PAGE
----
A marketing data company recently published a report on Hispanics and their shopping habits. Among other things, it said that Hispanics prefer advertisements in English, suggesting that Spanish translation efforts may not be necessary.
Whoa, not so fast! Companies that cater to Hispanics – and which U.S. company isn’t catering to this 53-million-strong community? – should consider our argument before applying the brakes on Spanish. Here’s why:
Goes against Established Research
Research has shown that over 70% of consumers prefer their local languages on websites. This preference becomes stronger when it comes to actually buying something on the site.
While that was a general finding about the online buying preferences of consumers, there’s data here, here, and here that shows that Hispanics gravitate towards content in Spanish. Yes, that last link (“Why English AND Spanish are the Official Languages of the Internet for Hispanics”) does mention English, too. Which brings us to our next point.
Hispanics are Bilingual. So, What?
A Nielsen report estimated that 9 out of 10 Hispanic parents prefer to raise their children as bilingual in both Spanish and English. Should that stop you from translating to Spanish? Hardly. If anything, it should remind you that Spanish is still in the picture.
It’s not because Hispanics can’t read English that you must translate website content for them, though this may be the case for first-generation immigrants. Creating tailored content for Hispanics in Spanish actually means that your company understands the community, respects their heritage, and cares enough for their loyalty. And, this is true of all Hispanics, whether they speak English or not.
Drill Down into the Source of Growth
As marketers, you may be familiar with English-dominant (speaks English predominantly), bilingual, and Spanish-dominant (speaks Spanish predominantly) Hispanics. Among these groups, it’s the Spanish-dominant that is showing signs of faster growth. This makes the need for translation pretty obvious.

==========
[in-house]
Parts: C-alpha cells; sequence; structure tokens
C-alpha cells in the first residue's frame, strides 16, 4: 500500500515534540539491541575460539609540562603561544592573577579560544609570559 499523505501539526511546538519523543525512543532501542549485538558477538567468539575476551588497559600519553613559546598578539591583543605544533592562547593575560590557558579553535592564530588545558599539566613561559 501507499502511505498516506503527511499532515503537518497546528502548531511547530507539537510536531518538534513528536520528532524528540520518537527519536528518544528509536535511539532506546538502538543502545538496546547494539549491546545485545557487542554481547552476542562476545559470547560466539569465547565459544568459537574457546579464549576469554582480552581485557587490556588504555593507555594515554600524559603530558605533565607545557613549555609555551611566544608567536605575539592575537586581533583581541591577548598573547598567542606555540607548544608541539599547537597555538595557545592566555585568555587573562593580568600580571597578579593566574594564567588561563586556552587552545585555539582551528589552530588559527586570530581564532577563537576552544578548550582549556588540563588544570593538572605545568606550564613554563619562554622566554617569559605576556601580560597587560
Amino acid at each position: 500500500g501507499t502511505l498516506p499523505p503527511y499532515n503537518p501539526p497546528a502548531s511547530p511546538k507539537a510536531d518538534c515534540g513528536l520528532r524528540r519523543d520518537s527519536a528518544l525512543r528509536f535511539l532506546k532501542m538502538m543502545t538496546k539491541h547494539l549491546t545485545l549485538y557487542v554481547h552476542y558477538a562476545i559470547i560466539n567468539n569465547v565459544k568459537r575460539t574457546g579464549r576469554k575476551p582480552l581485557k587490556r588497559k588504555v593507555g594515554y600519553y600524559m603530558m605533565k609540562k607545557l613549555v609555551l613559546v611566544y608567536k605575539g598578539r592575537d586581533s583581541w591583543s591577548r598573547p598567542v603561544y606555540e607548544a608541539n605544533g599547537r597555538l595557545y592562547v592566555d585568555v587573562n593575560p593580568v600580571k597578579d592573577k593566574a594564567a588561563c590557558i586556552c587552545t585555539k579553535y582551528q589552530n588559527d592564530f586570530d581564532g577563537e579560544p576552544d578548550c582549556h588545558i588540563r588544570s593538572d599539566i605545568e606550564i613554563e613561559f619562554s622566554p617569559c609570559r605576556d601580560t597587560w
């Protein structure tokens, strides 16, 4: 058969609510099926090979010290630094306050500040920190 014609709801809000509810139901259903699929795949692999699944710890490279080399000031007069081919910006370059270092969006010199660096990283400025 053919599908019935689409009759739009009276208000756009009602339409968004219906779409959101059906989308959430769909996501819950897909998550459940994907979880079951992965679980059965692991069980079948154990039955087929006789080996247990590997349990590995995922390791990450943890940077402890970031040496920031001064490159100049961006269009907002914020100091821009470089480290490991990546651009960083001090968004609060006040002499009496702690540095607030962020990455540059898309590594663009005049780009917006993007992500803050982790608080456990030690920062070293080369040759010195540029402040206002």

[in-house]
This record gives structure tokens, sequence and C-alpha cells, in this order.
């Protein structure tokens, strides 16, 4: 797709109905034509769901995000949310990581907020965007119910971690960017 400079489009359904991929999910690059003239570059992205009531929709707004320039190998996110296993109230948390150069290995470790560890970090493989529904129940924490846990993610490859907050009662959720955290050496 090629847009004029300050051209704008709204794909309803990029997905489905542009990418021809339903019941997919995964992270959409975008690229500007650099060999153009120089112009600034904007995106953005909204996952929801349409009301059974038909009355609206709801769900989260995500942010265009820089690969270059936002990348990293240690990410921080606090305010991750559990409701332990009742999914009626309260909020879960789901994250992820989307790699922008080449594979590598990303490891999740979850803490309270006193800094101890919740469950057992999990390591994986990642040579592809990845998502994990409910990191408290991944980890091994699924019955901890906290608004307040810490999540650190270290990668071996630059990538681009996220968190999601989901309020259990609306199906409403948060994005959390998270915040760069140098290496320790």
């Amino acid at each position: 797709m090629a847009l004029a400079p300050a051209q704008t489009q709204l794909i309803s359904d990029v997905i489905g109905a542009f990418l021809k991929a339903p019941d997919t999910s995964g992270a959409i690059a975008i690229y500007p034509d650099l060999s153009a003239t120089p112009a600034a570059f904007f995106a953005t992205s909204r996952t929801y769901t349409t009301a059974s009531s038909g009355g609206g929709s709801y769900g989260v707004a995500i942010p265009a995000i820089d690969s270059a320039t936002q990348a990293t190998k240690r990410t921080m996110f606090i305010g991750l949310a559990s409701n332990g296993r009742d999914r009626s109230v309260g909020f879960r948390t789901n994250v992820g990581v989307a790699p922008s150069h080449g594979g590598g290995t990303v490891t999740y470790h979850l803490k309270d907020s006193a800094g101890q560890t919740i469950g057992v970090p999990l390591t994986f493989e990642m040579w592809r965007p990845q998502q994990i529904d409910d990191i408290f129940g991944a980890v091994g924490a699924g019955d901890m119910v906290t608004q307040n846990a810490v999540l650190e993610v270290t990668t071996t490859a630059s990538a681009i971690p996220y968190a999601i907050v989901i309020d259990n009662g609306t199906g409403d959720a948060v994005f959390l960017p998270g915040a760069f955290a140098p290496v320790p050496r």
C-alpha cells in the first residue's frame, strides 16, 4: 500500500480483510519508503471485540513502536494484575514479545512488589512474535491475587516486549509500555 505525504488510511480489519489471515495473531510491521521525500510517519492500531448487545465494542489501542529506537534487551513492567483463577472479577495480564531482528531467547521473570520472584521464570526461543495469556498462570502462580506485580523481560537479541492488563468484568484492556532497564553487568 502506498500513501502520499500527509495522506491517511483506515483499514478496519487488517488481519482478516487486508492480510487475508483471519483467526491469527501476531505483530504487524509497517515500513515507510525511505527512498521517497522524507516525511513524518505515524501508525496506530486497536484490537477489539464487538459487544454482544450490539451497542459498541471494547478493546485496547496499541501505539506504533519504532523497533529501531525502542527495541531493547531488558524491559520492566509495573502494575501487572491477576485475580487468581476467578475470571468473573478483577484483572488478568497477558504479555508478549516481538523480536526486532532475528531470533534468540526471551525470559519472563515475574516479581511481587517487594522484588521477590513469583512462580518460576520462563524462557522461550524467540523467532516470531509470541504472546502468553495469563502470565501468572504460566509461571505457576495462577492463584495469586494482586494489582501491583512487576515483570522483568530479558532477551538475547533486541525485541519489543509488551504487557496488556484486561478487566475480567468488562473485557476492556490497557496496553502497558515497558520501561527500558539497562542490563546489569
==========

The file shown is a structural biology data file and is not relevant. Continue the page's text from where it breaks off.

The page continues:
Sometimes, Language May Not Matter
Some categories of products, like luxury items, are language-agnostic. In such cases, consumers may be aspiring for the brands and the language may not matter as much. But by and large, a localized product is more relevant than one that is not.
Translation Quality Matters, Always
More often than not, the original content is produced in English and is then translated to Spanish, without much regard for translation quality. And, sometimes, it’s just that, meaning it stops at being a direct translation of the English content. This is a surefire way of upsetting Hispanics who are widely bilingual and can easily see the difference between a high-quality English advertisement and a merely translated one.
It’s common knowledge in the language services industry that when it comes to marketing material, translation is not enough. An understanding of the cultural nuances, how the target audience perceives your product, what could be offensive to them, what would resonate more with them – all these factors need to be taken into account to form the proper brand messaging. In short, you need to transcreate as well as translate.
Many times, ads and content in Spanish seem like they are just word-to-word translations – something that shows the brand didn’t care enough to craft a more relevant message. Hispanics have been known to prefer English over Spanish, but often it’s only when they’ve been presented with translated, but inferior quality content.
What Will the Future Hold?
Telemundo’s Borja Perez recently said that the Hispanic consumer was not only “leading in the adoption of digital and social trends, but also actively creating them”.
Companies like Facebook have decided they want in, in this young and hip market: They recently improved their language-based marketing to Hispanics.
When all it takes is the addition of one language to reach 53 million Hispanics – when you can tap into a new market without the hassle of going abroad – why leave it to chance?